If you are ever lucky enough to find yourself in the position to be signing books, you may ask yourself the question, "What in the world am I supposed to write?" Now that I am faced with this question myself, I wanted some answers. After a little bit of research into what some famous authors have inscribed on the title pages of their books, I discovered the following patterns:
1. Less is More
If you can’t think of anything witty to say, then don’t. No one will mind. Scribble your signature on the page and leave it at that. Or, if you must inscribe it to a particular person, you can keep it as minimal as possible. Basically, if it works for a gift tag, it will work for a book signing.
2. Locate and Date
Add the city and date to your signature. In a hundred years when you’re dead and your book is worth a billion dollars (adjusted for inflation, of course), then the recipient will be very glad for some additional identifying information that adds to the book’s value. Also, this will help time travelers locate you so they can take you on a wild adventure.
3. Trite is Fine
If you absolutely must add some extra words, they don’t have to be earthshattering. Let the thousands of words you wrote in the book speak for themselves. Some common phrases from the great bastions of Western literature include:
- To my friend,
- Best wishes,
- All my love,
- With the writer’s compliments,
- With admiration and affection,
- Warmest regards,
4. Draw a Picture
You could draw a self-portrait or a character from the book or some random squiggles with your signature. Drawing skills are a plus, but not necessary. A picture is a worth a thousand words, so doodle away and save the words for your next book. Bonus points for incorporating your publisher's logo in your design.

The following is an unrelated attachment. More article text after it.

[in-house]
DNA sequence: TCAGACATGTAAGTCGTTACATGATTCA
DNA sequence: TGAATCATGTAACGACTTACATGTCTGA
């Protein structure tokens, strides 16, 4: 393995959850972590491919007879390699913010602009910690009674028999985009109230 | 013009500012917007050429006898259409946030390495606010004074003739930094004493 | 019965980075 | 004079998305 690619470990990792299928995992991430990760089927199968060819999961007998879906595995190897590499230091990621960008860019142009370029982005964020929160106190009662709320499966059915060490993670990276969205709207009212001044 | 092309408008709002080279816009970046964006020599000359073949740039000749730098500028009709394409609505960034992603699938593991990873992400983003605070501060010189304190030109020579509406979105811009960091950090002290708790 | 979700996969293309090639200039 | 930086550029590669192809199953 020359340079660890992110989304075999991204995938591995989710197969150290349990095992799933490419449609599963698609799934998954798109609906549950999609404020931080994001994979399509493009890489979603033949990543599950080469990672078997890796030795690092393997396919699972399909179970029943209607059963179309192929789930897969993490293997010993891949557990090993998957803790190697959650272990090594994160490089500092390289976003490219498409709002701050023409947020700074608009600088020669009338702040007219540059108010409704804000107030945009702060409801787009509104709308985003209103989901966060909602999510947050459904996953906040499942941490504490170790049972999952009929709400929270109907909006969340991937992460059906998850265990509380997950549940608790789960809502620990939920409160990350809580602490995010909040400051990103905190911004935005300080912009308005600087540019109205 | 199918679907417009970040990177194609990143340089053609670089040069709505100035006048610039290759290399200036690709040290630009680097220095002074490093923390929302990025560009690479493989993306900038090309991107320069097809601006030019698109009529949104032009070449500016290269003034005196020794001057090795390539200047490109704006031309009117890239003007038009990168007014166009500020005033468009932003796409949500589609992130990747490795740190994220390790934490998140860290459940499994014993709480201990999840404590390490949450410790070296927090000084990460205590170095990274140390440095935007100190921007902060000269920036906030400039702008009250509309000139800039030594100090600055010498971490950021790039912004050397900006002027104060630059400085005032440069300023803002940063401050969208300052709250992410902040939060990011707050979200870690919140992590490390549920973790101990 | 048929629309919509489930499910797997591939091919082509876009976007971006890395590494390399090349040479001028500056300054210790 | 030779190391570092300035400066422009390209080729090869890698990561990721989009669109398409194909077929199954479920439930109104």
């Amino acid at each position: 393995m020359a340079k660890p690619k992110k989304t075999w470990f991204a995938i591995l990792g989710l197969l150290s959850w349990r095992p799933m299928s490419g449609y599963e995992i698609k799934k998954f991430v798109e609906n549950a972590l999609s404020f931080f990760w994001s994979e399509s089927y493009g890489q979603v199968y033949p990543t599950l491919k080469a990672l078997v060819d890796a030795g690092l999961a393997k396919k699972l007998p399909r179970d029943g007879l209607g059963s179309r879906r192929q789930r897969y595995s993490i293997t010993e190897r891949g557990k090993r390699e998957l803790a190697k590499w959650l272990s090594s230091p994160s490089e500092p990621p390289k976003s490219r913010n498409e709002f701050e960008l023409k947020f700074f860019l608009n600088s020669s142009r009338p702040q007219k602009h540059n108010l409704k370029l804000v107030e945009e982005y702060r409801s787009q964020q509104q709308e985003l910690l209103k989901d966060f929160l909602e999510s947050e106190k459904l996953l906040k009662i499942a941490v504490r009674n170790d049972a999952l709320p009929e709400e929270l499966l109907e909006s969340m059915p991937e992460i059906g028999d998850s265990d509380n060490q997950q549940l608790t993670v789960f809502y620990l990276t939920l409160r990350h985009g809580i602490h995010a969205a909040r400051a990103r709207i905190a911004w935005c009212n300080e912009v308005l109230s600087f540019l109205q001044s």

5. Apologize (Medium-Level Difficulty)
Self-deprecation is usually charming. You'll probably be feeling like a fraud during your book signing anyway, so why not use that emotion?
- To Herb Yellin - I've been reading this over. It's not such a terrific book, is it? Thomas Pynchon
- E.G. Eliot from T.E. Lawrence with apologies for the troubles it is going to bring you
6. Personalize (Expert-Level Difficulty)
If you are feeling confident and bold, then add some personal details particular to your reader. Show off your razor-sharp wit! However, this will take more time and attention than a simpler inscription, which your poor brain may not be capable of doing on the fly. But, it will make your readers feel quite special.
F. Scott Fitzgerald is the master of personalization. Behold some of his best work:
- For the unknown, unmet parents of Clare. Knowing her, I hope you will find something to like in this present. Best wishes, F. Scott Fitzgerald
- For Jim Hurley, adhesive tape expert ('May every tape-writer ribbon prove to be an adhesive tape' Dorothy Dix) From his friend F. Scott Fitzgerald Ashville 1936
- For Edward Everett Horton, Page 74 et sequitor may interest you to dip into if you like cathedral tours – and my daughter's evidence is that you do. F. Scott Fitzgerald. Encino, 1939
- For Isabel Owens Hoping we'll both be able to look back to this winter as a bleak exception, in a business way from F. Scott ("Old Scrooge") Fitzgerald.
- For Alec McCaig, who once wrote a ▲ show and now writes short stories. Gawd help him – from F. Scott Fitzgerald April 1920 New York.
7. Ask for Favors or Reviews (Not Advised)
When all else fails, do something radical. You are an author. Live it up. Big risk = big reward. Ask for a five-star review on Amazon or Goodreads, propose marriage, or request a baked good. I personally think that asking for a favor is a terrible idea for an inscription, but it has been done. AA Milne asked artist E.H. Shepherd to decorate his tomb in a book inscription. Maybe save this one for people you know well so they don't think it's creepy.